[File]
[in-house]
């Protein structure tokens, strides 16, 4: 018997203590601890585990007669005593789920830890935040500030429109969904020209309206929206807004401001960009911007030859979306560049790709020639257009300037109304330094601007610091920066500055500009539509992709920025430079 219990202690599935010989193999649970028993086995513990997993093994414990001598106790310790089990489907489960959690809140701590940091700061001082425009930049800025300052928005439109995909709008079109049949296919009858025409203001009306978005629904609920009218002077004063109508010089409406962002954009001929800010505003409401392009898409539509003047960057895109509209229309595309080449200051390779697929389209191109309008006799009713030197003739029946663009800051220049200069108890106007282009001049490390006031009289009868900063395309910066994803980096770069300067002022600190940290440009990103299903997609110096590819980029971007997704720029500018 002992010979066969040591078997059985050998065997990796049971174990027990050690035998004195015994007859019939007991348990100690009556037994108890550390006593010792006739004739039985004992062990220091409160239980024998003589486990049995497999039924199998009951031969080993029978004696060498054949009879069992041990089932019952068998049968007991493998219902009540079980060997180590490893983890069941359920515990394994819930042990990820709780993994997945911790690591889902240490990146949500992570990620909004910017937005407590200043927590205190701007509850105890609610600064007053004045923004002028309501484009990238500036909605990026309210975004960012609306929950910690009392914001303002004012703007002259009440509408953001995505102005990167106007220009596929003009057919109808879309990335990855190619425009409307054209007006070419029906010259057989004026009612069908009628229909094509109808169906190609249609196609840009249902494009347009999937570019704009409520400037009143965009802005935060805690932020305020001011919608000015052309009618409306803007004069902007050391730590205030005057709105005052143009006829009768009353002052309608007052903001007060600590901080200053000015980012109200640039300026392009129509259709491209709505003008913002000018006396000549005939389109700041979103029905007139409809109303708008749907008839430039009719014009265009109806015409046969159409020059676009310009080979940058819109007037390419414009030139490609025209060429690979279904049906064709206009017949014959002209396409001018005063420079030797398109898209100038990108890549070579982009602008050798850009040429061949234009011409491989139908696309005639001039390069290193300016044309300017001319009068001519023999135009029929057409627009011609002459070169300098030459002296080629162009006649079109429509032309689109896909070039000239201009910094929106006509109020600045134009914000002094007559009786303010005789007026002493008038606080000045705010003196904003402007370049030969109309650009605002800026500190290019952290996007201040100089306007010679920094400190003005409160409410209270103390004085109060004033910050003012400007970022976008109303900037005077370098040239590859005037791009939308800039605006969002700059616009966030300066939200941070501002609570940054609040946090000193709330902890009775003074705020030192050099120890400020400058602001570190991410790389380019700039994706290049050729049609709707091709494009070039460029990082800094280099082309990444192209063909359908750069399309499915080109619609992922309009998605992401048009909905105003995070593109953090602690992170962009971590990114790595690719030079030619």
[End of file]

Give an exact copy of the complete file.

[in-house]
């Protein structure tokens, strides 16, 4: 018997203590601890585990007669005593789920830890935040500030429109969904020209309206929206807004401001960009911007030859979306560049790709020639257009300037109304330094601007610091920066500055500009539509992709920025430079 219990202690599935010989193999649970028993086995513990997993093994414990001598106790310790089990489907489960959690809140701590940091700061001082425009930049800025300052928005439109995909709008079109049949296919009858025409203001009306978005629904609920009218002077004063109508010089409406962002954009001929800010505003409401392009898409539509003047960057895109509209229309595309080449200051390779697929389209191109309008006799009713030197003739029946663009800051220049200069108890106007282009001049490390006031009289009868900063395309910066994803980096770069300067002022600190940290440009990103299903997609110096590819980029971007997704720029500018 002992010979066969040591078997059985050998065997990796049971174990027990050690035998004195015994007859019939007991348990100690009556037994108890550390006593010792006739004739039985004992062990220091409160239980024998003589486990049995497999039924199998009951031969080993029978004696060498054949009879069992041990089932019952068998049968007991493998219902009540079980060997180590490893983890069941359920515990394994819930042990990820709780993994997945911790690591889902240490990146949500992570990620909004910017937005407590200043927590205190701007509850105890609610600064007053004045923004002028309501484009990238500036909605990026309210975004960012609306929950910690009392914001303002004012703007002259009440509408953001995505102005990167106007220009596929003009057919109808879309990335990855190619425009409307054209007006070419029906010259057989004026009612069908009628229909094509109808169906190609249609196609840009249902494009347009999937570019704009409520400037009143965009802005935060805690932020305020001011919608000015052309009618409306803007004069902007050391730590205030005057709105005052143009006829009768009353002052309608007052903001007060600590901080200053000015980012109200640039300026392009129509259709491209709505003008913002000018006396000549005939389109700041979103029905007139409809109303708008749907008839430039009719014009265009109806015409046969159409020059676009310009080979940058819109007037390419414009030139490609025209060429690979279904049906064709206009017949014959002209396409001018005063420079030797398109898209100038990108890549070579982009602008050798850009040429061949234009011409491989139908696309005639001039390069290193300016044309300017001319009068001519023999135009029929057409627009011609002459070169300098030459002296080629162009006649079109429509032309689109896909070039000239201009910094929106006509109020600045134009914000002094007559009786303010005789007026002493008038606080000045705010003196904003402007370049030969109309650009605002800026500190290019952290996007201040100089306007010679920094400190003005409160409410209270103390004085109060004033910050003012400007970022976008109303900037005077370098040239590859005037791009939308800039605006969002700059616009966030300066939200941070501002609570940054609040946090000193709330902890009775003074705020030192050099120890400020400058602001570190991410790389380019700039994706290049050729049609709707091709494009070039460029990082800094280099082309990444192209063909359908750069399309499915080109619609992922309009998605992401048009909905105003995070593109953090602690992170962009971590990114790595690719030079030619």